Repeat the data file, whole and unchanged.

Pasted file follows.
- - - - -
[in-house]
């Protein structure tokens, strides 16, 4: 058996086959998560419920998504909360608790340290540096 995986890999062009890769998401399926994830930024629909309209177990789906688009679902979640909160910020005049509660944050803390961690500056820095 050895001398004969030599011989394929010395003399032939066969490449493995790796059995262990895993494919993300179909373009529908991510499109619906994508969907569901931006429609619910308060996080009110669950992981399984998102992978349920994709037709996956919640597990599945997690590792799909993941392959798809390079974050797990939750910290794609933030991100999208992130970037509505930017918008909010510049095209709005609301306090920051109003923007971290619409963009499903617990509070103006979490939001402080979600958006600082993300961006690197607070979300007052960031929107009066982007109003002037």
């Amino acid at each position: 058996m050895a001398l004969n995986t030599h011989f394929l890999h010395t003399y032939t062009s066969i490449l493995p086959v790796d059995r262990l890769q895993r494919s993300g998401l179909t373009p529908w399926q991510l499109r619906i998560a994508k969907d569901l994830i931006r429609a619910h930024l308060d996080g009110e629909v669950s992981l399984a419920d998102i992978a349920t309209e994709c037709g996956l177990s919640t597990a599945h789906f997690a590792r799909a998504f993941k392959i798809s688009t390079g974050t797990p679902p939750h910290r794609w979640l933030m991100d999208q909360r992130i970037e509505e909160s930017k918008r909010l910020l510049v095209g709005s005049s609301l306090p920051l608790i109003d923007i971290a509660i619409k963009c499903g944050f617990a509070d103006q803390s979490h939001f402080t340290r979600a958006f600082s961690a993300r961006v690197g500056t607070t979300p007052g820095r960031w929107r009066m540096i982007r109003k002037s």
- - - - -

[in-house]
């Protein structure tokens, strides 16, 4: 058996086959998560419920998504909360608790340290540096 995986890999062009890769998401399926994830930024629909309209177990789906688009679902979640909160910020005049509660944050803390961690500056820095 050895001398004969030599011989394929010395003399032939066969490449493995790796059995262990895993494919993300179909373009529908991510499109619906994508969907569901931006429609619910308060996080009110669950992981399984998102992978349920994709037709996956919640597990599945997690590792799909993941392959798809390079974050797990939750910290794609933030991100999208992130970037509505930017918008909010510049095209709005609301306090920051109003923007971290619409963009499903617990509070103006979490939001402080979600958006600082993300961006690197607070979300007052960031929107009066982007109003002037």
């Amino acid at each position: 058996m050895a001398l004969n995986t030599h011989f394929l890999h010395t003399y032939t062009s066969i490449l493995p086959v790796d059995r262990l890769q895993r494919s993300g998401l179909t373009p529908w399926q991510l499109r619906i998560a994508k969907d569901l994830i931006r429609a619910h930024l308060d996080g009110e629909v669950s992981l399984a419920d998102i992978a349920t309209e994709c037709g996956l177990s919640t597990a599945h789906f997690a590792r799909a998504f993941k392959i798809s688009t390079g974050t797990p679902p939750h910290r794609w979640l933030m991100d999208q909360r992130i970037e509505e909160s930017k918008r909010l910020l510049v095209g709005s005049s609301l306090p920051l608790i109003d923007i971290a509660i619409k963009c499903g944050f617990a509070d103006q803390s979490h939001f402080t340290r979600a958006f600082s961690a993300r961006v690197g500056t607070t979300p007052g820095r960031w929107r009066m540096i982007r109003k002037s």